Tip: If you’re relying on the Rockpool Café being open for lunch or a coffee, check their Facebook or Instagram page first as they are closed over the quieter months.

 

Snelling Beach

Drive time from Kingscote: 55 minutes

I personally rate Snelling as the best beach on the north coast. I love the fact that you can drive on the beach, and it’s nicely protected by tall headlands at either end. If you’re going to take your own car on the beach, make sure it’s 4WD or AWD, and I’d suggest letting your tires down a little first. If you’re driving a hire car, check it’s allowed on the beach before you do.

The sand is firm so it’s quite easy to drive on – take the low side (closest to the water) as the vulnerable bird species known as hooded plovers make their nests on the beach up in the soft sand towards the dunes. My partner spotted a school of salmon here and landed five fish in less than 30 minutes – he was thrilled!

Although it was closed for the winter season, I’ve also heard great things about Gastronomo Dining’s Enchanted Fig Tree and The Feast dining experiences at Snelling Beach, so be sure to book in if it’s open when you visit.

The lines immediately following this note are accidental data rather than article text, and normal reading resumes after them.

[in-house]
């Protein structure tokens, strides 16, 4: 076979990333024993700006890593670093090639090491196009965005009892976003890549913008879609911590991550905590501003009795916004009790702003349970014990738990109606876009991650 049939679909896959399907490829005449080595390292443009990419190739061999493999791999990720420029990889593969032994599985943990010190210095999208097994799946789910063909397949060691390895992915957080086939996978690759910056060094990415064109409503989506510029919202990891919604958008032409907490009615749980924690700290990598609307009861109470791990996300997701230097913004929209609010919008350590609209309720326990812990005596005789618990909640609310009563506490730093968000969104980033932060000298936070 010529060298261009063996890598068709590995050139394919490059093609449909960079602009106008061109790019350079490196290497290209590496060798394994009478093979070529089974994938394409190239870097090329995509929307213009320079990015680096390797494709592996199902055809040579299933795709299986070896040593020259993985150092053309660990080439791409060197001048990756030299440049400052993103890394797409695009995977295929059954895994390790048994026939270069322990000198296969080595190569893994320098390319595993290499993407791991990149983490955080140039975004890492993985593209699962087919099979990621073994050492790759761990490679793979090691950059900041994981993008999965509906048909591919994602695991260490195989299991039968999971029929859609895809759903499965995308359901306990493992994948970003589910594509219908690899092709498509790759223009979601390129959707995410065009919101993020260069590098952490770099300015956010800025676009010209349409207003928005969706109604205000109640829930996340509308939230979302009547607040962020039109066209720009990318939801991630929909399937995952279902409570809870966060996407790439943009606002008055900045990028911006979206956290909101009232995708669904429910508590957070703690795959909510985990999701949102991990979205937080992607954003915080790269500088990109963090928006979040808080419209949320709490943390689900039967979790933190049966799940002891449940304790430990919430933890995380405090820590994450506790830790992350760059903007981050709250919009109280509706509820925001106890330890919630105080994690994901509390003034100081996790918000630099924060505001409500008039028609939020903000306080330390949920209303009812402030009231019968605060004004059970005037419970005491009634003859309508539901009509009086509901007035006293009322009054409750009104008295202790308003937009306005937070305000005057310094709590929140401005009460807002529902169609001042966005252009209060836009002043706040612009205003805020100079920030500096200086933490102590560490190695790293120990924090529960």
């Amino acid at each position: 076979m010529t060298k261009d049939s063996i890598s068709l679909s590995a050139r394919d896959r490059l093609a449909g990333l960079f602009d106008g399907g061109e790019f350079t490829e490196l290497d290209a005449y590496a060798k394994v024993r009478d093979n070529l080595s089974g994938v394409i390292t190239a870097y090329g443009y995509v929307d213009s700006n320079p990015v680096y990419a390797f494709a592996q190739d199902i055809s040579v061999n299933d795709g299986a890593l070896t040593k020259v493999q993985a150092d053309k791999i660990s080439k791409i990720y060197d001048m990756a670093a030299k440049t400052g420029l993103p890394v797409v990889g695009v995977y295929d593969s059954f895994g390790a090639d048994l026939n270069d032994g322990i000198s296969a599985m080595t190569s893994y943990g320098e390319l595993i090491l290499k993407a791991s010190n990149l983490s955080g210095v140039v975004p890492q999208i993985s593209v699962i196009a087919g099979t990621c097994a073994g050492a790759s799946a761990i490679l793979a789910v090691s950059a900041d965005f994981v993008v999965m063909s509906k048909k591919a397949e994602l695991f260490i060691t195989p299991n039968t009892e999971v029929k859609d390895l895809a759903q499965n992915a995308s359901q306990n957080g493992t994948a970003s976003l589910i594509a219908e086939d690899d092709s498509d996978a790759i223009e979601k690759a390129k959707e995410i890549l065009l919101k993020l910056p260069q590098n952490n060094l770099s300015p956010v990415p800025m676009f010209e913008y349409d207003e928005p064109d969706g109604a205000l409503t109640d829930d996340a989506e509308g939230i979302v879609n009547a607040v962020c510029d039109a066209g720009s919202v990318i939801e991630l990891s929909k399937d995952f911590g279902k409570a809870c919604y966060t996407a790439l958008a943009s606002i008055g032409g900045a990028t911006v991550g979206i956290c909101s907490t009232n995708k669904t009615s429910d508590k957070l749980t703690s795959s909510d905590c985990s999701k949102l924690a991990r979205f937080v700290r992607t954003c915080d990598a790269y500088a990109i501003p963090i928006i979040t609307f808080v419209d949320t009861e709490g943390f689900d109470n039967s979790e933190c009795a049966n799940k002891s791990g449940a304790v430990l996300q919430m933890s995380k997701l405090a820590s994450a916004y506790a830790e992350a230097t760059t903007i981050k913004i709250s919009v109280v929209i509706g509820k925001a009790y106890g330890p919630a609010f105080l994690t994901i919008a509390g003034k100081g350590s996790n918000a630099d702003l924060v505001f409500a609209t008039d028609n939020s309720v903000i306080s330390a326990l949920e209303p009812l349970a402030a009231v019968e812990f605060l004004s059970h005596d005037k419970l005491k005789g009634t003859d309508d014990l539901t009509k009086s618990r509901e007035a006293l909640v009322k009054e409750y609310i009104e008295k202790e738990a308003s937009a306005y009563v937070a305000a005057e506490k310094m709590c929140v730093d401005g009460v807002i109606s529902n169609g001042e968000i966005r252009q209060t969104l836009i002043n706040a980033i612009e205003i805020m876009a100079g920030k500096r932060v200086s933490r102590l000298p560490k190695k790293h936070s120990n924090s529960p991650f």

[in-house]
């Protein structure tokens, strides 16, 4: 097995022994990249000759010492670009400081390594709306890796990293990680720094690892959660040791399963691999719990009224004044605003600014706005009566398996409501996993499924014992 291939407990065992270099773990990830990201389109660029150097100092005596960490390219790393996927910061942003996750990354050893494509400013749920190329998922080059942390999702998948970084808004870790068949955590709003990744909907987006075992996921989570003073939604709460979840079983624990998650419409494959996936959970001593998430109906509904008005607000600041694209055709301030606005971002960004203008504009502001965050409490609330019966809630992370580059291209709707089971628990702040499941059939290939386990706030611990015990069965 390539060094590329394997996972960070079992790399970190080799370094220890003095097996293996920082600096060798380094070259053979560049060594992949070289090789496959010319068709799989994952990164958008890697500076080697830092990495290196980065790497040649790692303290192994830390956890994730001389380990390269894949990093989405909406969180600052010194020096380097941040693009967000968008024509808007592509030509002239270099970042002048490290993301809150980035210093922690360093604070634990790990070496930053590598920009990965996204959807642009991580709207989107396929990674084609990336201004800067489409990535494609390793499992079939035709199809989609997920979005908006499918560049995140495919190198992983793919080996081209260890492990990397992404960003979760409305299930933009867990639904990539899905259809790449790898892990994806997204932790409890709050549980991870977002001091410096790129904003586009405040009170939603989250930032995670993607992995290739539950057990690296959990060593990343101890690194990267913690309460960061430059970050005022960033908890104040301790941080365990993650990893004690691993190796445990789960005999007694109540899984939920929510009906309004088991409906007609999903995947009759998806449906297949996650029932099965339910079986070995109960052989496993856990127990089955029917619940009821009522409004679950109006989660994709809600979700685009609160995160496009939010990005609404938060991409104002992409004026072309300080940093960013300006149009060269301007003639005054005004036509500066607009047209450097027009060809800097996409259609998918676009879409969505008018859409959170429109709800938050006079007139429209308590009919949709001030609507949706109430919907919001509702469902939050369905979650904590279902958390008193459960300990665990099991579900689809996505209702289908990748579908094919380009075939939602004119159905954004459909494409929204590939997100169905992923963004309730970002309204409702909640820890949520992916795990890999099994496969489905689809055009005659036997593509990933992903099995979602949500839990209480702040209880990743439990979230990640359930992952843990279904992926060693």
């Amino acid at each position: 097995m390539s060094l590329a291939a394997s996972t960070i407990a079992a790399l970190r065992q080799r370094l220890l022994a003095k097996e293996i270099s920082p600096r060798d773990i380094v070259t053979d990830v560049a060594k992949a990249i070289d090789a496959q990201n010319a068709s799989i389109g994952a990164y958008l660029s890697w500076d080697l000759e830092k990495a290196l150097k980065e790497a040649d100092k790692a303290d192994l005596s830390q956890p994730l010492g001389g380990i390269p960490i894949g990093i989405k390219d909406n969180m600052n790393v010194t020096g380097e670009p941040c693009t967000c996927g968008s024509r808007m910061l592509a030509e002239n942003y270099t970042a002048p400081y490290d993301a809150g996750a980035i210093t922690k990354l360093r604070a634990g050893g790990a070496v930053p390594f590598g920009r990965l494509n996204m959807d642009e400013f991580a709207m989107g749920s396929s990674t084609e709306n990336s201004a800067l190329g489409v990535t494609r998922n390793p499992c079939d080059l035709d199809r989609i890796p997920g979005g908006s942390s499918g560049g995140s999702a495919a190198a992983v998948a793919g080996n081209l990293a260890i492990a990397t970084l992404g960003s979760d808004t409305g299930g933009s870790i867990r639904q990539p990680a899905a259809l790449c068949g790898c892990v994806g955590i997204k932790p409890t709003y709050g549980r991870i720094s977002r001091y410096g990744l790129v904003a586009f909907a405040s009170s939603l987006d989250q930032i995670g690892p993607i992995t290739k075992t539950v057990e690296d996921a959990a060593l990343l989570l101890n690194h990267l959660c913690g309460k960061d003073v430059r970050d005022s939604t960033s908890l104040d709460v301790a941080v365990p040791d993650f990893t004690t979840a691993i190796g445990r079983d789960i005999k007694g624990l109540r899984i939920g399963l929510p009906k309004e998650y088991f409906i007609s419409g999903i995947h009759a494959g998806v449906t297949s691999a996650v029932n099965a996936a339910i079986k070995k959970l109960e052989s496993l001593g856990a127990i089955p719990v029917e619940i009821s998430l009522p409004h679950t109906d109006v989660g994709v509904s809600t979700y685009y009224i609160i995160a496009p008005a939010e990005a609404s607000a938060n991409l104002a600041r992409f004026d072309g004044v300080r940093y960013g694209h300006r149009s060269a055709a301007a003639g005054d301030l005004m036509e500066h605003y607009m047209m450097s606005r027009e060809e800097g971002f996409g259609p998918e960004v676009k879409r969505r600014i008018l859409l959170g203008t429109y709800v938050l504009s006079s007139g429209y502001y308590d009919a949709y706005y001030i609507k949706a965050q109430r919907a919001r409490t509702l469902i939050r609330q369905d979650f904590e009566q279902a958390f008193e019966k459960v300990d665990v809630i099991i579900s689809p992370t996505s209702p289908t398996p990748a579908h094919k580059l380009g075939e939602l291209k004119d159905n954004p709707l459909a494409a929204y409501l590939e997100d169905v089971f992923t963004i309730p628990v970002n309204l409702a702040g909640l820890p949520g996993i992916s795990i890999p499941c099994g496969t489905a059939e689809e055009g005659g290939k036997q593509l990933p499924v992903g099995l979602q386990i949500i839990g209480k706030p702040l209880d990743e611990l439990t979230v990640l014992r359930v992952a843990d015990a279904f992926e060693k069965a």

Tip: Take a drive up the hill at the western end of the beach; there’s a pullover bay where you can park and get out for a photo – the views of Snelling Beach from up high are spectacular.

 

Ravine des Casoars hike

Drive time from Kingscote: 90 minutes

Located at the far western end of the island is the Ravine des Casoars Wilderness Protection area. We are keen hikers, and we chose the 7.4-kilometre-long Ravine des Casoars trail as it’s a return hike, which means you’ll end up in the same place that you started, negating the need for pre-arranged transfers. This part of Kangaroo Island was named after the now extinct Kangaroo Island dwarf emu, which French explorer Nicolas Baudin observed here in 1802, mistakenly identifying them as cassowary (‘Ravine of the Cassowaries’).